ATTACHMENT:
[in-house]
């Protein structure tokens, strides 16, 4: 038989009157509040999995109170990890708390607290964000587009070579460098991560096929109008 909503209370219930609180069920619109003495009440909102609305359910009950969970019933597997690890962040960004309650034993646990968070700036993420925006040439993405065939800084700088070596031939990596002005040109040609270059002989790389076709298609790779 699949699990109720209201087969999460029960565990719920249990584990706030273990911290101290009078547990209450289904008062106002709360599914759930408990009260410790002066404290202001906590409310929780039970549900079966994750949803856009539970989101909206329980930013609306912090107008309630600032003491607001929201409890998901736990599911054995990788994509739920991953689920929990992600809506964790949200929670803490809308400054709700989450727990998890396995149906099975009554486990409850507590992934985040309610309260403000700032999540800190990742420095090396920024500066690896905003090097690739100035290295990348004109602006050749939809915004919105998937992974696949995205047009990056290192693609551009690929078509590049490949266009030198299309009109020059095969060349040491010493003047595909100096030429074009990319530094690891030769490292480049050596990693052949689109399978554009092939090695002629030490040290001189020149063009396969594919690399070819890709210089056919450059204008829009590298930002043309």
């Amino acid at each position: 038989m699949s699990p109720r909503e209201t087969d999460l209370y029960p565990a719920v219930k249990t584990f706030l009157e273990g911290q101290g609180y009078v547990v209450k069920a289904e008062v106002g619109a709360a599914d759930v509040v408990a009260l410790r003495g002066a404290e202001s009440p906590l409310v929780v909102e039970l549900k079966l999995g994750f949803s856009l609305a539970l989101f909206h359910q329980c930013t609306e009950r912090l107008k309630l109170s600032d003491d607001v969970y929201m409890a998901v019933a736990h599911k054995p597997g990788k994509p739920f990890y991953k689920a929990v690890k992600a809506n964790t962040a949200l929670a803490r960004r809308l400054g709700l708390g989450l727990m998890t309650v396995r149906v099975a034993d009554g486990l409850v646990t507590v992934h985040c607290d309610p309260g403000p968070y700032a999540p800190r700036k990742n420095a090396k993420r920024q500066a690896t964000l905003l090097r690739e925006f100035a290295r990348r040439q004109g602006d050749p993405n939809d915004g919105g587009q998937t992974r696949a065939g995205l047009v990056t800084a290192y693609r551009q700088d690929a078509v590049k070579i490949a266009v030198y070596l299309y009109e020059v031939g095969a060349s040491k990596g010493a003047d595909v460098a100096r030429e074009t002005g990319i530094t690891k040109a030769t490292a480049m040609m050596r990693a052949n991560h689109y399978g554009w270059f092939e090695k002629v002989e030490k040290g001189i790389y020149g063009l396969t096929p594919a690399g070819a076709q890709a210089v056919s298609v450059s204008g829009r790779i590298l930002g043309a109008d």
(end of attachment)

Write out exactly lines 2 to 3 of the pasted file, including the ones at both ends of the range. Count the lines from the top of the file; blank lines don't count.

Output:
């Protein structure tokens, strides 16, 4: 038989009157509040999995109170990890708390607290964000587009070579460098991560096929109008 909503209370219930609180069920619109003495009440909102609305359910009950969970019933597997690890962040960004309650034993646990968070700036993420925006040439993405065939800084700088070596031939990596002005040109040609270059002989790389076709298609790779 699949699990109720209201087969999460029960565990719920249990584990706030273990911290101290009078547990209450289904008062106002709360599914759930408990009260410790002066404290202001906590409310929780039970549900079966994750949803856009539970989101909206329980930013609306912090107008309630600032003491607001929201409890998901736990599911054995990788994509739920991953689920929990992600809506964790949200929670803490809308400054709700989450727990998890396995149906099975009554486990409850507590992934985040309610309260403000700032999540800190990742420095090396920024500066690896905003090097690739100035290295990348004109602006050749939809915004919105998937992974696949995205047009990056290192693609551009690929078509590049490949266009030198299309009109020059095969060349040491010493003047595909100096030429074009990319530094690891030769490292480049050596990693052949689109399978554009092939090695002629030490040290001189020149063009396969594919690399070819890709210089056919450059204008829009590298930002043309």
């Amino acid at each position: 038989m699949s699990p109720r909503e209201t087969d999460l209370y029960p565990a719920v219930k249990t584990f706030l009157e273990g911290q101290g609180y009078v547990v209450k069920a289904e008062v106002g619109a709360a599914d759930v509040v408990a009260l410790r003495g002066a404290e202001s009440p906590l409310v929780v909102e039970l549900k079966l999995g994750f949803s856009l609305a539970l989101f909206h359910q329980c930013t609306e009950r912090l107008k309630l109170s600032d003491d607001v969970y929201m409890a998901v019933a736990h599911k054995p597997g990788k994509p739920f990890y991953k689920a929990v690890k992600a809506n964790t962040a949200l929670a803490r960004r809308l400054g709700l708390g989450l727990m998890t309650v396995r149906v099975a034993d009554g486990l409850v646990t507590v992934h985040c607290d309610p309260g403000p968070y700032a999540p800190r700036k990742n420095a090396k993420r920024q500066a690896t964000l905003l090097r690739e925006f100035a290295r990348r040439q004109g602006d050749p993405n939809d915004g919105g587009q998937t992974r696949a065939g995205l047009v990056t800084a290192y693609r551009q700088d690929a078509v590049k070579i490949a266009v030198y070596l299309y009109e020059v031939g095969a060349s040491k990596g010493a003047d595909v460098a100096r030429e074009t002005g990319i530094t690891k040109a030769t490292a480049m040609m050596r990693a052949n991560h689109y399978g554009w270059f092939e090695k002629v002989e030490k040290g001189i790389y020149g063009l396969t096929p594919a690399g070819a076709q890709a210089v056919s298609v450059s204008g829009r790779i590298l930002g043309a109008d």